develooper Front page | perl.perl6.language | Postings from September 2005

RE: multi scoping

Thread Previous | Thread Next
From:
Thomas Sandlass
Date:
September 5, 2005 02:53
Subject:
RE: multi scoping
Message ID:
8B2D97A317E8C9479E35FED99ADC3096CCC8C1@br2mex01.orthogon.com
HaloO,

Luke wrote:

> Isn't the point of lexical scoping so that you don't have to worry
> whether somebody else called something the same thing you did?  I can
> picture this:
>
>    multi combine (Any $x, Any $y) { ZCombinator.new($x, $y) }
>    multi combine (@x, @y)         { ZList.new([ @x, @y ]) }   # concat
>    multi combine (Str $x, Str $y) { ZStr.new($x ~ $y) }

Ohh, is the bare multi special form now valid syntax?


> Clearly the author of process intended that two integers get added and
> anything else dies.  He was not aware of the combine defined many many
> lines above.   But he was smart and made his multis lexically scoped
> so he didn't have to worry.
> 
> Really, he should have written process like so:
>
>    sub process($x, $y) { 
>        my sub combine ($a, $b) {...}
>        my multi combine (Any $a, Any $b) { die "Cannot combine" }
>        my multi combine (Int $a, Int $b) { $a + $b }
>        
>        return combine($x, $y);
>    }

Wouldn't using 'multi sub' allow to drop the first sub,
and override outer symbols 'combine' while a 'multi method'
would augment the inner view of future dispatches with the
inner targets?


> It seems fairly natural when we go with the extension mechanism that
> A12 seems to propose.  "multis extend, subs mask", so if you want to
> mask, you just define it as a sub first.  It's a little awkward, but
> it'll do.  The other way, however, is not nearly as natural:

I would interpret it as "methods are dispatched, subs are called" ---
and "slots are retrieved", but the latter is another subject...


>    # let's say that he wanted process() to do what I said he didn't intend
>    sub process($x, $y) {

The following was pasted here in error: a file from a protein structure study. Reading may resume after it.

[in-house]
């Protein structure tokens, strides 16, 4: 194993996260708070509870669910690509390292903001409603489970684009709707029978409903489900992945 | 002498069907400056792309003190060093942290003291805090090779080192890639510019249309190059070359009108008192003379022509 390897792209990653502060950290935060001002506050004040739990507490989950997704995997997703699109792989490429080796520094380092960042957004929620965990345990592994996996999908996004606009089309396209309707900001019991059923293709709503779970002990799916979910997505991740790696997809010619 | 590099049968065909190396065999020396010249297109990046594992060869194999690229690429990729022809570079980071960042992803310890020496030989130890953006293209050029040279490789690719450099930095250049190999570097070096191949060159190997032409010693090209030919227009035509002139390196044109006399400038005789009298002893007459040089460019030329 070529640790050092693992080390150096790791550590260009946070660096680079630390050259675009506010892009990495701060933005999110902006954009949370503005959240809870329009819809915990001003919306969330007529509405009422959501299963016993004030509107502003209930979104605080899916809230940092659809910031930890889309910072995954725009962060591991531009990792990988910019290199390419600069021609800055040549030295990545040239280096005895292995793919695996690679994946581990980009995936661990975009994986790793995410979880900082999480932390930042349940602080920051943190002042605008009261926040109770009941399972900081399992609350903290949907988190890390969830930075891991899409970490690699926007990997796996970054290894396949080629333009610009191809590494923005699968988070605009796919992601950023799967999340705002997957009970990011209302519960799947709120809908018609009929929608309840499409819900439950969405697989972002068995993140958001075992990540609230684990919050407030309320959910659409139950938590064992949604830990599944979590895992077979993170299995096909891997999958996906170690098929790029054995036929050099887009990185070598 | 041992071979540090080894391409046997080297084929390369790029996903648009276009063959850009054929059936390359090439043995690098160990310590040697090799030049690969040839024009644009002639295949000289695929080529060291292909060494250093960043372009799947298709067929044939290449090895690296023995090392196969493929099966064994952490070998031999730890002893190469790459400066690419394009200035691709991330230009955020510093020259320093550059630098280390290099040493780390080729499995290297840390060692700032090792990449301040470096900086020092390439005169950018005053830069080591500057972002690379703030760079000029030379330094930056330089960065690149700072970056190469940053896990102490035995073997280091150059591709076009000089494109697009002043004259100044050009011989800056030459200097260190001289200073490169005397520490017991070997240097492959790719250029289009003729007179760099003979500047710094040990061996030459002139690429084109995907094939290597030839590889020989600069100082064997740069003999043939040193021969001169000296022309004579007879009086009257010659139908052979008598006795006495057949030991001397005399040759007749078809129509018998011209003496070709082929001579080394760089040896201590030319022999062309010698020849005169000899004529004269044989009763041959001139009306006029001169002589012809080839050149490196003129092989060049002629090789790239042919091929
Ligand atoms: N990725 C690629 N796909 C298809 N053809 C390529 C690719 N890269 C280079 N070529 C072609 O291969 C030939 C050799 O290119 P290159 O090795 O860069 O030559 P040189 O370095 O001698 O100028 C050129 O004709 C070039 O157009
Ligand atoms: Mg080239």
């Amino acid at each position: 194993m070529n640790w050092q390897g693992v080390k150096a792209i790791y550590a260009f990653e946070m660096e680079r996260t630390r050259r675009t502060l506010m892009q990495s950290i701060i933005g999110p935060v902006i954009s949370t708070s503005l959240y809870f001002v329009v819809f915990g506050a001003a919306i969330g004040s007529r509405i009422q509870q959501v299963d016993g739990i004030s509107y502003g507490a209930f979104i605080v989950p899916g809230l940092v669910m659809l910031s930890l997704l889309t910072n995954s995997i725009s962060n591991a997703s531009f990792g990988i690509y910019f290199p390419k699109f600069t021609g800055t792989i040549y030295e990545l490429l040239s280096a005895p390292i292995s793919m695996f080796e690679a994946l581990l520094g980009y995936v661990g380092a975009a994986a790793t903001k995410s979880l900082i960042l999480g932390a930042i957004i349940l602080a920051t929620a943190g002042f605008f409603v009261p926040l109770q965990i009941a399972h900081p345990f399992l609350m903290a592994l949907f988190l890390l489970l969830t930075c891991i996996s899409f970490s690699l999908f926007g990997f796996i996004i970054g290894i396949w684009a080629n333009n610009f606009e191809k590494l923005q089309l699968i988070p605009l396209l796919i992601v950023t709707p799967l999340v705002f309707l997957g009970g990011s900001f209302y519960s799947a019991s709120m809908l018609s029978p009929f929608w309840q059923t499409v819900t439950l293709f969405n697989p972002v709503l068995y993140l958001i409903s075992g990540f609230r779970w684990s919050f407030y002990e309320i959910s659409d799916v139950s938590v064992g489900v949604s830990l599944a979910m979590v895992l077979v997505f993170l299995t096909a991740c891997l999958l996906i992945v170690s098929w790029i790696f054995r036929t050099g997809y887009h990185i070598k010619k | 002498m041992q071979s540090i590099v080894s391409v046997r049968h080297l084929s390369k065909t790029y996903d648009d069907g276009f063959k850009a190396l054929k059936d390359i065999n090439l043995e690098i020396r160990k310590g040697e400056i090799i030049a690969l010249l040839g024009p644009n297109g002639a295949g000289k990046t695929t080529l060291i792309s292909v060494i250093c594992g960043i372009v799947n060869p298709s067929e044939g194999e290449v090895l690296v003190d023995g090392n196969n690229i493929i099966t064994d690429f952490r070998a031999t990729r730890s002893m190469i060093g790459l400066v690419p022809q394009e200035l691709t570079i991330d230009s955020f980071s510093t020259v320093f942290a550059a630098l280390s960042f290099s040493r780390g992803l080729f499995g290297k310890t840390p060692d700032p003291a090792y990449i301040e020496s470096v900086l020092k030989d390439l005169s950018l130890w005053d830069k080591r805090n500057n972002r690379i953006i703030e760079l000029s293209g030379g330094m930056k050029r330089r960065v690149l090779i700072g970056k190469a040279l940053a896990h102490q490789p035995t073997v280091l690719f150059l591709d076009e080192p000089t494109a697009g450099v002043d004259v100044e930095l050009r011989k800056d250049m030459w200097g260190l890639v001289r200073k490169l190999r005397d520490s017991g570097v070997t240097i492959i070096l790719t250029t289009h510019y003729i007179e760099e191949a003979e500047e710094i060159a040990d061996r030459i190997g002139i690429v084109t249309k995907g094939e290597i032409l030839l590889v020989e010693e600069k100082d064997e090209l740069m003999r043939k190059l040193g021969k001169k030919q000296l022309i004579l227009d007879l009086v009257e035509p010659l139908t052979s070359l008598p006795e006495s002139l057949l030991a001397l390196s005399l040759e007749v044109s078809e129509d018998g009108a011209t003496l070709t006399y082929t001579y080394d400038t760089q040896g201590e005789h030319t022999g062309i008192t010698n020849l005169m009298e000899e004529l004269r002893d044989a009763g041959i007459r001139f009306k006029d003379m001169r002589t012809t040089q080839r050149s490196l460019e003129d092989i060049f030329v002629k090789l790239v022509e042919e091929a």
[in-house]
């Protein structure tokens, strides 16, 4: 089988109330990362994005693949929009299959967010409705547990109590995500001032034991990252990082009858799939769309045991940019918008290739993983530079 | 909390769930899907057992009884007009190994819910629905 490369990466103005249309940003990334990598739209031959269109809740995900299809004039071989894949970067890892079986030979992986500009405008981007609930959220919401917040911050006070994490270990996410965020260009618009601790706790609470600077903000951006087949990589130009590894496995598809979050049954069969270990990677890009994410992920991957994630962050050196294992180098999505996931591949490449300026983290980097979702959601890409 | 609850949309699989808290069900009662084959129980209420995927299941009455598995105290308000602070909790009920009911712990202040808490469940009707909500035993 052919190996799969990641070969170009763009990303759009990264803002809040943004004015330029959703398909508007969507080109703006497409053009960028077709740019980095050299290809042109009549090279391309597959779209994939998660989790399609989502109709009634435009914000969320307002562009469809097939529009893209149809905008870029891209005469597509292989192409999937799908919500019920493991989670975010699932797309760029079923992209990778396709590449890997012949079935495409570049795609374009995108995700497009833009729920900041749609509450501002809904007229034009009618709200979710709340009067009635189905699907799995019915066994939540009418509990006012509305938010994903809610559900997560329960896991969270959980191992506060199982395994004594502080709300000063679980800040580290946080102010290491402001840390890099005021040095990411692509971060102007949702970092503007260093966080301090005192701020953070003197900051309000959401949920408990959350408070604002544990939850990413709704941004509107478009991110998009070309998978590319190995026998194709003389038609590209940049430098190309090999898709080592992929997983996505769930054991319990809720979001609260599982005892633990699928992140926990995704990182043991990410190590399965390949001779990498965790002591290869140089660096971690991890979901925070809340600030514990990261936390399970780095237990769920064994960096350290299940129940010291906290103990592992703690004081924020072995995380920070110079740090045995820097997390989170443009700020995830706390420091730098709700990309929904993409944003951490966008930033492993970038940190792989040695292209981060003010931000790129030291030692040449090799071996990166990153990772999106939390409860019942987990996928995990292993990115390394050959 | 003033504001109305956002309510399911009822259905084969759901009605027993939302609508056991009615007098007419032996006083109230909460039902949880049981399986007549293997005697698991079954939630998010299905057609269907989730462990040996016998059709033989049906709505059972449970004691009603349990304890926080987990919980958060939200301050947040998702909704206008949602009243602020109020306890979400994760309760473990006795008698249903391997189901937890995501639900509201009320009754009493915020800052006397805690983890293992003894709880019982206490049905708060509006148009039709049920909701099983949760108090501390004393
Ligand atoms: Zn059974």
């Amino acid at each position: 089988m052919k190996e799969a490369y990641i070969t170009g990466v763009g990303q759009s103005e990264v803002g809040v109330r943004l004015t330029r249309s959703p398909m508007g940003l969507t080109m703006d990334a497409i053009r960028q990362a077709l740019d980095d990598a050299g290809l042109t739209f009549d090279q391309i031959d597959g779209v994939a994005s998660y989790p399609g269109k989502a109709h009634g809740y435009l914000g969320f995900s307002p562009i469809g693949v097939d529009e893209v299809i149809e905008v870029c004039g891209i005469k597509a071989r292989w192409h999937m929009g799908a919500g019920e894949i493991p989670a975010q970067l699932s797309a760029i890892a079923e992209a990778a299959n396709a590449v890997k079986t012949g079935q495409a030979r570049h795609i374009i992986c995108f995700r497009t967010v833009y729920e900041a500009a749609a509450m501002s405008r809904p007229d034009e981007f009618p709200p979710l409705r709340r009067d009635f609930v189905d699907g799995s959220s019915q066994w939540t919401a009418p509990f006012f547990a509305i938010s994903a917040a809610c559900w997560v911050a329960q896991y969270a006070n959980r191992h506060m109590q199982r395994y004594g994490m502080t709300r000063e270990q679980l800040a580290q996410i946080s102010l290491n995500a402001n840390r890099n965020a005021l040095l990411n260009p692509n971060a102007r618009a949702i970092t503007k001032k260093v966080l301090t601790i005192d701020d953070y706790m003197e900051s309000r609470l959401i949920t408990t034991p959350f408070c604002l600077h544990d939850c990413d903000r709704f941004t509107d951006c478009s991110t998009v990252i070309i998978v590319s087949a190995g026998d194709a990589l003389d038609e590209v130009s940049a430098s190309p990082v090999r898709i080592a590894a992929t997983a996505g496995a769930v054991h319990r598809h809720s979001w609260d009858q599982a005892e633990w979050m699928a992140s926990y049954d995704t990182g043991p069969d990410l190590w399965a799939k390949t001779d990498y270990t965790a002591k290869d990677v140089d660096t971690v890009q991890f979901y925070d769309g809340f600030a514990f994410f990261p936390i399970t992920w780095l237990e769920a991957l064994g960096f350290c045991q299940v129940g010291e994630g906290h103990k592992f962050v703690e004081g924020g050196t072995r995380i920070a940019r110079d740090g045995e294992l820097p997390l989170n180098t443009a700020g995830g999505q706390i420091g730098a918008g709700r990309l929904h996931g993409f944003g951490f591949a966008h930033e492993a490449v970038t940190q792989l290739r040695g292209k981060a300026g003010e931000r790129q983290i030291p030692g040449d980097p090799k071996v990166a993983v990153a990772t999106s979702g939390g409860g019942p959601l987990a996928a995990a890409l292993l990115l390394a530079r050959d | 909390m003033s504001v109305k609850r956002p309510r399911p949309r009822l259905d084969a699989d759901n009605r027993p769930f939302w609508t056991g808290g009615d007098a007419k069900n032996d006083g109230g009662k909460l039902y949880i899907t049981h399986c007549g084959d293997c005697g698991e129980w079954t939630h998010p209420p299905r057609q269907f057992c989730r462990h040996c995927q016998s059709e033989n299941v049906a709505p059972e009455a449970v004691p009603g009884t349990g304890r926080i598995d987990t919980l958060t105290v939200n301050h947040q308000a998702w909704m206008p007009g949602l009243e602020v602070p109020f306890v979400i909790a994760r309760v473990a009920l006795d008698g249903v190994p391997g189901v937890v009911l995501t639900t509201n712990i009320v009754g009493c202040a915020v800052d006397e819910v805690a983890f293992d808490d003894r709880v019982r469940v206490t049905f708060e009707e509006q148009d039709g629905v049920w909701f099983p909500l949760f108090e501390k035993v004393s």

This depends on his intentions to be inclusive or exclusive ;)


>        my multi combine (Any $x, Any $y) { OUTER::combine($x, $y) }
>        my multi combine (Int $x, Int $y) { $x + $y }
>        ...
>    }

The combine(Int,Int) target as a method insures the closest match
for two Ints and the combine(Any,Any) insures the presence of a default.
But multi method targets "between" (Int,Int) and (Any,Any) are *not*
excluded, right?


> I guess I'm really arguing for masking by default instead of extention
> on the grounds of the principle of least surprise.

Me too, but with a different syntax by using either a Method or a Sub
type in the multi special form. Hmm, this immediately raises the question:
"Which form gets the default?". I guess it's undecidable in general and
thus a task for a pragma like 'use multi :sub' or some such.


> I also like to think of names as concepts, such that
> if you're extending the concept, you ought to rename it.

I disagree in so far as a concept like the open/close pair is
usefull for very different types of things. And as such these
perfect names shouldn't be blocked for ::Door just because they
are already used by ::IO. 

TSa





Thread Previous | Thread Next


nntp.perl.org: Perl Programming lists via nntp and http.
Comments to Ask Bjørn Hansen at ask@perl.org | Group listing | About